#28: CB Tramaine Brock, Sr.

2018 Stats: 12 games, 5 starts, 23 tackles, 6 passes defended (with Denver)

Projected 2019 Role: Starting cornerback/backup cornerback

2019 Outlook: When we initially signed Brock, it looked like a depth signing with a strong possibility of him becoming the “starting” slot CB. Now, in the post Patrick Peterson suspension world, it’s looking more and more like Brock will be one of the starting outside corners come Week 1. He didn’t do much to distinguish himself under Vance Joseph last season in Denver, but he did have several solid years as a starter in San Francisco earlier in his career. We’ll need to rely on his starting experience for the first six games in 2019.

#27: G J.R. Sweezy

2018 Stats: 15 games, 15 starts (with Seattle)

Projected 2019 Role: Starting guard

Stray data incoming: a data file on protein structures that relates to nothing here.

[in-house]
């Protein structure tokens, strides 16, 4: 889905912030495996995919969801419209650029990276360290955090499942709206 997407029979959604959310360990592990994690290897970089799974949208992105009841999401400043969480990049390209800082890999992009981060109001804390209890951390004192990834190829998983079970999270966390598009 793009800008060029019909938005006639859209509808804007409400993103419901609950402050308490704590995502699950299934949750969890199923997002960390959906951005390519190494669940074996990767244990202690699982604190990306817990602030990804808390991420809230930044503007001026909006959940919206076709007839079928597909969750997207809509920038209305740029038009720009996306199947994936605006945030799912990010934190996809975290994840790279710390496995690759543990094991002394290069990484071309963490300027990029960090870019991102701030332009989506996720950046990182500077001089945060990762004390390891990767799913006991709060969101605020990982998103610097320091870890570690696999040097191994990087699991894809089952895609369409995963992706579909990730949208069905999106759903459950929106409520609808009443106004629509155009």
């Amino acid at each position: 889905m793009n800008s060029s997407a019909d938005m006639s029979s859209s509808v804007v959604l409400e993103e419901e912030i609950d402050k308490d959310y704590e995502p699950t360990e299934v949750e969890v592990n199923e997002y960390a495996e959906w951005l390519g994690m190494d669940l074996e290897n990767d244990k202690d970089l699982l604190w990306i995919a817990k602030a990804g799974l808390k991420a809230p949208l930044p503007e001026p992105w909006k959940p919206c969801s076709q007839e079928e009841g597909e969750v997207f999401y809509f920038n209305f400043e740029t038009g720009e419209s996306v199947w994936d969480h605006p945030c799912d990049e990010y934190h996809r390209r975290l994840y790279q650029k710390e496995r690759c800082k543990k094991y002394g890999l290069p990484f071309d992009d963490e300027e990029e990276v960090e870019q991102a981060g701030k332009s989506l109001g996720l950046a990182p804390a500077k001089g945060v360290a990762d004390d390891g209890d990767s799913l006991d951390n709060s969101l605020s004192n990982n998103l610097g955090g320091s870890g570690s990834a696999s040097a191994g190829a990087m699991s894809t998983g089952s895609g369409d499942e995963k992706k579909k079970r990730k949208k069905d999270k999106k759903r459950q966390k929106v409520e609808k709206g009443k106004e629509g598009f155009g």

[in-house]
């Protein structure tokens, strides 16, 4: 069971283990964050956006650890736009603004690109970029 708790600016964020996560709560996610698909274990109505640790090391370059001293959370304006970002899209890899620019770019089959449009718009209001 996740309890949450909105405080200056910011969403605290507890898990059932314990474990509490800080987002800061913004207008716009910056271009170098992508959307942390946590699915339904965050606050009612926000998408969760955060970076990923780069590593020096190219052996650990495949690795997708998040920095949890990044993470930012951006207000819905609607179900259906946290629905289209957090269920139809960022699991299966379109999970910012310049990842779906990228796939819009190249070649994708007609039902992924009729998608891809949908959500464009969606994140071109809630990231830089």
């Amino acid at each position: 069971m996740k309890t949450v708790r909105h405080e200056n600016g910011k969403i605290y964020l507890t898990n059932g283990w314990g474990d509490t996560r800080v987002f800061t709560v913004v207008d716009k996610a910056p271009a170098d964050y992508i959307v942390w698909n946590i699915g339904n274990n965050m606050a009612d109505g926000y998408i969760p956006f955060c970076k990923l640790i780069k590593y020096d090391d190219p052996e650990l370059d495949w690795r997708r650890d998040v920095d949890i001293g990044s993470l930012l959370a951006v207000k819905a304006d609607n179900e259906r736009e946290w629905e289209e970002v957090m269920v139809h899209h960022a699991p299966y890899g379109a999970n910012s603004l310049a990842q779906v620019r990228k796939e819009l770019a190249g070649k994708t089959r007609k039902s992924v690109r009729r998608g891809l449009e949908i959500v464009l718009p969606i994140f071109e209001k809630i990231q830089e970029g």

2019 Outlook: There’s no getting around the fact that Sweezy has largely been a below-average guard throughout his career. While he has a solid reputation as a run blocker, he has his warts as a pass blocker like the guy he’s largely replacing (Mike Iupati). But he’s also been pretty durable—while he did miss the 2016 season after offseason back surgery, he’s only missed five games in the other five seasons he’s been a starter. It’s an ugly truth, but I think the Cardinals would take 14 or 15 games of mostly below-average guard play after starting six different players at guard in 2018.

#26: LB/DE Brooks Reed

2018 Stats: 16 games, 8 starts, 24 tackles, 1 sack, 1 forced fumble (with Atlanta)

Projected 2019 Role: Backup linebacker/defensive end

2019 Outlook: Reed, an 8-year veteran from That Team Down South, has primarily been known as a run-stopper in his tenures with the Texans and Falcons. (Only 21.5 career sacks, and no more than 6 in a single season—his rookie year.) He’ll play the same role in 2019 for the Cardinals, spelling Terrell Suggs on obvious run downs, doing the dirty work and setting the edge to allow our ILBs to make plays. Reed is hardly a flashy player, but he’s dependable. Sounds about right for a player right near the middle of these roster rankings.

#25: ILB Haason Reddick

2018 Stats: 16 games, 12 starts, 80 tackles, 4 sacks, 1 forced fumble